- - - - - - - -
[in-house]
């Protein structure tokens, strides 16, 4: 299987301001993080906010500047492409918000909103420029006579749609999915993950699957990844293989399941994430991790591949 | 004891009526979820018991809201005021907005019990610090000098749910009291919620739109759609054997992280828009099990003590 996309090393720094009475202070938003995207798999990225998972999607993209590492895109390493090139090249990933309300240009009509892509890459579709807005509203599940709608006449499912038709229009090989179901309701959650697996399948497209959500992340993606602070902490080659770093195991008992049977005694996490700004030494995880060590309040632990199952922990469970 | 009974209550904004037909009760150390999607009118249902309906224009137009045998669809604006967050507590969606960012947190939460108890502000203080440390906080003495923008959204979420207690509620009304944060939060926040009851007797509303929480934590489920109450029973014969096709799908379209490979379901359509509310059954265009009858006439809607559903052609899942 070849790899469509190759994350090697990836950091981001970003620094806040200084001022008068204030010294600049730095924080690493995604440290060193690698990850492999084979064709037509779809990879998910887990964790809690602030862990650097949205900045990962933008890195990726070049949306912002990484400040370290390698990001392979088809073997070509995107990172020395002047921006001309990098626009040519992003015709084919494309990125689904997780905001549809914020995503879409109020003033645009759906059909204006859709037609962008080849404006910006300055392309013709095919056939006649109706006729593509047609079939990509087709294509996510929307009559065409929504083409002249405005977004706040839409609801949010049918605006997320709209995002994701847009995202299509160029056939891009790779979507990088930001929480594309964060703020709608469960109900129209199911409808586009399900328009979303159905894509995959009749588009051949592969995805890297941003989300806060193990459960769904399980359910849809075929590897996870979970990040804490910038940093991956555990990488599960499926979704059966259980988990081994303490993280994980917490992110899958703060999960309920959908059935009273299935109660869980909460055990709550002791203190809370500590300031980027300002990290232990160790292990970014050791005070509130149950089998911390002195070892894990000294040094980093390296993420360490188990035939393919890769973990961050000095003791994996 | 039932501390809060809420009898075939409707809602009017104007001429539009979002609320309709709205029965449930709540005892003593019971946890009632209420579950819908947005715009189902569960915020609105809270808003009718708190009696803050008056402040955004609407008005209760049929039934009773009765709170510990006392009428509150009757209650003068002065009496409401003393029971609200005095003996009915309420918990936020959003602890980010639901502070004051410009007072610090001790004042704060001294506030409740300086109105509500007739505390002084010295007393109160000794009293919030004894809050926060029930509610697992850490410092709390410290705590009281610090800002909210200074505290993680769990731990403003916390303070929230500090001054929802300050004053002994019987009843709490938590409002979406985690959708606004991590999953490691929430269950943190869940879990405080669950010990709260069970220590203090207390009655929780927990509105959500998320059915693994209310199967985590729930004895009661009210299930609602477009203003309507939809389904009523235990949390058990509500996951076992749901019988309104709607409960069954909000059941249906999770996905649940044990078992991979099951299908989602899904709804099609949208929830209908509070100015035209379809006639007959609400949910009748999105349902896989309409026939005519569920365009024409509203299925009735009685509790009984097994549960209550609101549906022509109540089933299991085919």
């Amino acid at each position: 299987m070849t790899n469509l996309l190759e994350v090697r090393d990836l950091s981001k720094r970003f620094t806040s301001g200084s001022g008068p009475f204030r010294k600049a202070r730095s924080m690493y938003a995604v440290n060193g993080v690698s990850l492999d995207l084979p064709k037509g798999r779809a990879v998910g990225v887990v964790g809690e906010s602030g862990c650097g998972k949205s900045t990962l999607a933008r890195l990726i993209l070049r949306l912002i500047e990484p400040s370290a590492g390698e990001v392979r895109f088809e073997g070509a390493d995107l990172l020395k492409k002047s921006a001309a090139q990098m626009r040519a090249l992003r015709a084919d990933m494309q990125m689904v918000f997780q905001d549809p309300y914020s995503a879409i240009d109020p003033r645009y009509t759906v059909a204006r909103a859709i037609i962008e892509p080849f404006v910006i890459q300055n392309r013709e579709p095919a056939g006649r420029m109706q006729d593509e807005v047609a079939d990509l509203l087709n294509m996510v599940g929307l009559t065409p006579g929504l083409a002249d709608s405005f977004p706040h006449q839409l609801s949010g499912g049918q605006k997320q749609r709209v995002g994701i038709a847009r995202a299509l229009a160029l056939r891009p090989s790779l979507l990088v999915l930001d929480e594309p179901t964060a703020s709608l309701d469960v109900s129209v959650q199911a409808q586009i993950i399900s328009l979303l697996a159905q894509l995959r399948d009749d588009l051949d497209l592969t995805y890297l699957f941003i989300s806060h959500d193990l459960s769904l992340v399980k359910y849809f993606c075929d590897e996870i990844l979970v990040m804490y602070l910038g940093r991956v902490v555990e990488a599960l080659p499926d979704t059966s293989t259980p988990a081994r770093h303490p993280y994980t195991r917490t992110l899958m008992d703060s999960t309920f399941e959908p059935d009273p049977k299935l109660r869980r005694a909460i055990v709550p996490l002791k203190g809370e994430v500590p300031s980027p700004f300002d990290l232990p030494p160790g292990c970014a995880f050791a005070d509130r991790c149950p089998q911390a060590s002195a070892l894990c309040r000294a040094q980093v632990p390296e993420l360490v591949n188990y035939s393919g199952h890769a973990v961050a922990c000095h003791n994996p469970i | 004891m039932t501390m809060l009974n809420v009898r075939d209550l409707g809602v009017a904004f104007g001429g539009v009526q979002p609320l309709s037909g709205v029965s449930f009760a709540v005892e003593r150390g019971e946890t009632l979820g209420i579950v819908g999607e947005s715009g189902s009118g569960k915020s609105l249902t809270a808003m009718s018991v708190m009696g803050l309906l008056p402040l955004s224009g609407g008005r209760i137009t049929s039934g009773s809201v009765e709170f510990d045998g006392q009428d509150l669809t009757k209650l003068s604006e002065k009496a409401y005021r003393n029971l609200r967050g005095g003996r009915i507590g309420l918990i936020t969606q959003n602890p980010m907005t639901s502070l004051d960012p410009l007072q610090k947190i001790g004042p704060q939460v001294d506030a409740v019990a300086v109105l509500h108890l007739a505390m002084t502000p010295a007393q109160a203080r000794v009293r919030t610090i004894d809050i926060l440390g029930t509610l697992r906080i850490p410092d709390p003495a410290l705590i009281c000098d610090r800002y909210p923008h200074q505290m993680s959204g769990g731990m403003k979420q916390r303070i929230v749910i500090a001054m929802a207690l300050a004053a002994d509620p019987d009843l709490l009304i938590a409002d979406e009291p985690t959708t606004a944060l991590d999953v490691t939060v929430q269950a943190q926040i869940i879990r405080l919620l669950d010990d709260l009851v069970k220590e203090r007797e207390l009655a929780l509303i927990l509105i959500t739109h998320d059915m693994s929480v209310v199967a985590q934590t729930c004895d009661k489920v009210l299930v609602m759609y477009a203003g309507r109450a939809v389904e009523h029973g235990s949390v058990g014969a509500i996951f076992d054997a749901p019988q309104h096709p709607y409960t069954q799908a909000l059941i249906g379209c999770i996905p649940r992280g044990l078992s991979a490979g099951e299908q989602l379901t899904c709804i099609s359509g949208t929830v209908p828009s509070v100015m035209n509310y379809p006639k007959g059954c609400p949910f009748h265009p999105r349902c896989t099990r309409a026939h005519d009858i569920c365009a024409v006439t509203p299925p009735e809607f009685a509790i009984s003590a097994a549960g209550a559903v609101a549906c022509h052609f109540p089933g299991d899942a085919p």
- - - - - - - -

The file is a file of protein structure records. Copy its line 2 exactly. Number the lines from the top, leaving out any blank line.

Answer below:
């Protein structure tokens, strides 16, 4: 299987301001993080906010500047492409918000909103420029006579749609999915993950699957990844293989399941994430991790591949 | 004891009526979820018991809201005021907005019990610090000098749910009291919620739109759609054997992280828009099990003590 996309090393720094009475202070938003995207798999990225998972999607993209590492895109390493090139090249990933309300240009009509892509890459579709807005509203599940709608006449499912038709229009090989179901309701959650697996399948497209959500992340993606602070902490080659770093195991008992049977005694996490700004030494995880060590309040632990199952922990469970 | 009974209550904004037909009760150390999607009118249902309906224009137009045998669809604006967050507590969606960012947190939460108890502000203080440390906080003495923008959204979420207690509620009304944060939060926040009851007797509303929480934590489920109450029973014969096709799908379209490979379901359509509310059954265009009858006439809607559903052609899942 070849790899469509190759994350090697990836950091981001970003620094806040200084001022008068204030010294600049730095924080690493995604440290060193690698990850492999084979064709037509779809990879998910887990964790809690602030862990650097949205900045990962933008890195990726070049949306912002990484400040370290390698990001392979088809073997070509995107990172020395002047921006001309990098626009040519992003015709084919494309990125689904997780905001549809914020995503879409109020003033645009759906059909204006859709037609962008080849404006910006300055392309013709095919056939006649109706006729593509047609079939990509087709294509996510929307009559065409929504083409002249405005977004706040839409609801949010049918605006997320709209995002994701847009995202299509160029056939891009790779979507990088930001929480594309964060703020709608469960109900129209199911409808586009399900328009979303159905894509995959009749588009051949592969995805890297941003989300806060193990459960769904399980359910849809075929590897996870979970990040804490910038940093991956555990990488599960499926979704059966259980988990081994303490993280994980917490992110899958703060999960309920959908059935009273299935109660869980909460055990709550002791203190809370500590300031980027300002990290232990160790292990970014050791005070509130149950089998911390002195070892894990000294040094980093390296993420360490188990035939393919890769973990961050000095003791994996 | 039932501390809060809420009898075939409707809602009017104007001429539009979002609320309709709205029965449930709540005892003593019971946890009632209420579950819908947005715009189902569960915020609105809270808003009718708190009696803050008056402040955004609407008005209760049929039934009773009765709170510990006392009428509150009757209650003068002065009496409401003393029971609200005095003996009915309420918990936020959003602890980010639901502070004051410009007072610090001790004042704060001294506030409740300086109105509500007739505390002084010295007393109160000794009293919030004894809050926060029930509610697992850490410092709390410290705590009281610090800002909210200074505290993680769990731990403003916390303070929230500090001054929802300050004053002994019987009843709490938590409002979406985690959708606004991590999953490691929430269950943190869940879990405080669950010990709260069970220590203090207390009655929780927990509105959500998320059915693994209310199967985590729930004895009661009210299930609602477009203003309507939809389904009523235990949390058990509500996951076992749901019988309104709607409960069954909000059941249906999770996905649940044990078992991979099951299908989602899904709804099609949208929830209908509070100015035209379809006639007959609400949910009748999105349902896989309409026939005519569920365009024409509203299925009735009685509790009984097994549960209550609101549906022509109540089933299991085919």